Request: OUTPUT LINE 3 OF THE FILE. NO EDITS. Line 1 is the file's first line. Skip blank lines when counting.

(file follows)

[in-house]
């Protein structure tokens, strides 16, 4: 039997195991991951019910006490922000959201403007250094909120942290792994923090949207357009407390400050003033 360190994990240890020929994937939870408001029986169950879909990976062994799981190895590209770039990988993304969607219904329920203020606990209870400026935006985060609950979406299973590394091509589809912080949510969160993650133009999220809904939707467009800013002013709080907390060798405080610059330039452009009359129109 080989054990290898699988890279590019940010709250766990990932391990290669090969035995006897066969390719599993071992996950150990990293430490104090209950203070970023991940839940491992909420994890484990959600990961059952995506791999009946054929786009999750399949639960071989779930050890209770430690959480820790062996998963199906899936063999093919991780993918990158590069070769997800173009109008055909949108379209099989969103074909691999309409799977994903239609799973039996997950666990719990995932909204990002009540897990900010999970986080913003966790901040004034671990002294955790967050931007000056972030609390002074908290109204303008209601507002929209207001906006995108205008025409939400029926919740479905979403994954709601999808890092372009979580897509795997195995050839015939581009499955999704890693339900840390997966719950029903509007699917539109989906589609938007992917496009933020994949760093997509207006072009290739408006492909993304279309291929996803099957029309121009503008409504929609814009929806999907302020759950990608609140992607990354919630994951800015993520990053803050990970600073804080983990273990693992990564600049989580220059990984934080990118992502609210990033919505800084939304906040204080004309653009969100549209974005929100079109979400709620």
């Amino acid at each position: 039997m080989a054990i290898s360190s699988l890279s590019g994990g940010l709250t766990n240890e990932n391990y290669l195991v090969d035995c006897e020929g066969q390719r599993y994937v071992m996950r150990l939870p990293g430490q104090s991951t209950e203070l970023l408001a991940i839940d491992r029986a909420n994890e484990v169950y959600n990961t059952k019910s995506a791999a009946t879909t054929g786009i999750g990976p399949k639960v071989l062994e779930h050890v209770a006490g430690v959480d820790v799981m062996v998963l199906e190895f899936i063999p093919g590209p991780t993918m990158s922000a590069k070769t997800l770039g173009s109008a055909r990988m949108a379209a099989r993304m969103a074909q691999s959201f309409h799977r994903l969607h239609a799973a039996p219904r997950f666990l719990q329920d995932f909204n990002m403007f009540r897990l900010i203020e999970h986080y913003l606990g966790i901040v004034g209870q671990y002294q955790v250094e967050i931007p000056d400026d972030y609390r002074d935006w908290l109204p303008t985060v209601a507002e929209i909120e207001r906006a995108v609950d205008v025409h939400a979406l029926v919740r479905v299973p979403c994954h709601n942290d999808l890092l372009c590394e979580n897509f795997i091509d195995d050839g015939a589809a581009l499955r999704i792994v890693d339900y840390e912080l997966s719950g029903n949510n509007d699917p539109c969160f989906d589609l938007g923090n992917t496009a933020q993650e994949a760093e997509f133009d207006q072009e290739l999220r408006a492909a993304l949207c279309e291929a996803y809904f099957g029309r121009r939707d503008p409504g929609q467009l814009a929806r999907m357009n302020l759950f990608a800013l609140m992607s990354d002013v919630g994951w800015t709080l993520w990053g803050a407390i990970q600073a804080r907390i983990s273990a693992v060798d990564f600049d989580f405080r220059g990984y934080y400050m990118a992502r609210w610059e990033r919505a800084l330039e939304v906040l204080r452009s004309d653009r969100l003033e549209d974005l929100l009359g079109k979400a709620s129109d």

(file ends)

């Amino acid at each position: 039997m080989a054990i290898s360190s699988l890279s590019g994990g940010l709250t766990n240890e990932n391990y290669l195991v090969d035995c006897e020929g066969q390719r599993y994937v071992m996950r150990l939870p990293g430490q104090s991951t209950e203070l970023l408001a991940i839940d491992r029986a909420n994890e484990v169950y959600n990961t059952k019910s995506a791999a009946t879909t054929g786009i999750g990976p399949k639960v071989l062994e779930h050890v209770a006490g430690v959480d820790v799981m062996v998963l199906e190895f899936i063999p093919g590209p991780t993918m990158s922000a590069k070769t997800l770039g173009s109008a055909r990988m949108a379209a099989r993304m969103a074909q691999s959201f309409h799977r994903l969607h239609a799973a039996p219904r997950f666990l719990q329920d995932f909204n990002m403007f009540r897990l900010i203020e999970h986080y913003l606990g966790i901040v004034g209870q671990y002294q955790v250094e967050i931007p000056d400026d972030y609390r002074d935006w908290l109204p303008t985060v209601a507002e929209i909120e207001r906006a995108v609950d205008v025409h939400a979406l029926v919740r479905v299973p979403c994954h709601n942290d999808l890092l372009c590394e979580n897509f795997i091509d195995d050839g015939a589809a581009l499955r999704i792994v890693d339900y840390e912080l997966s719950g029903n949510n509007d699917p539109c969160f989906d589609l938007g923090n992917t496009a933020q993650e994949a760093e997509f133009d207006q072009e290739l999220r408006a492909a993304l949207c279309e291929a996803y809904f099957g029309r121009r939707d503008p409504g929609q467009l814009a929806r999907m357009n302020l759950f990608a800013l609140m992607s990354d002013v919630g994951w800015t709080l993520w990053g803050a407390i990970q600073a804080r907390i983990s273990a693992v060798d990564f600049d989580f405080r220059g990984y934080y400050m990118a992502r609210w610059e990033r919505a800084l330039e939304v906040l204080r452009s004309d653009r969100l003033e549209d974005l929100l009359g079109k979400a709620s129109d």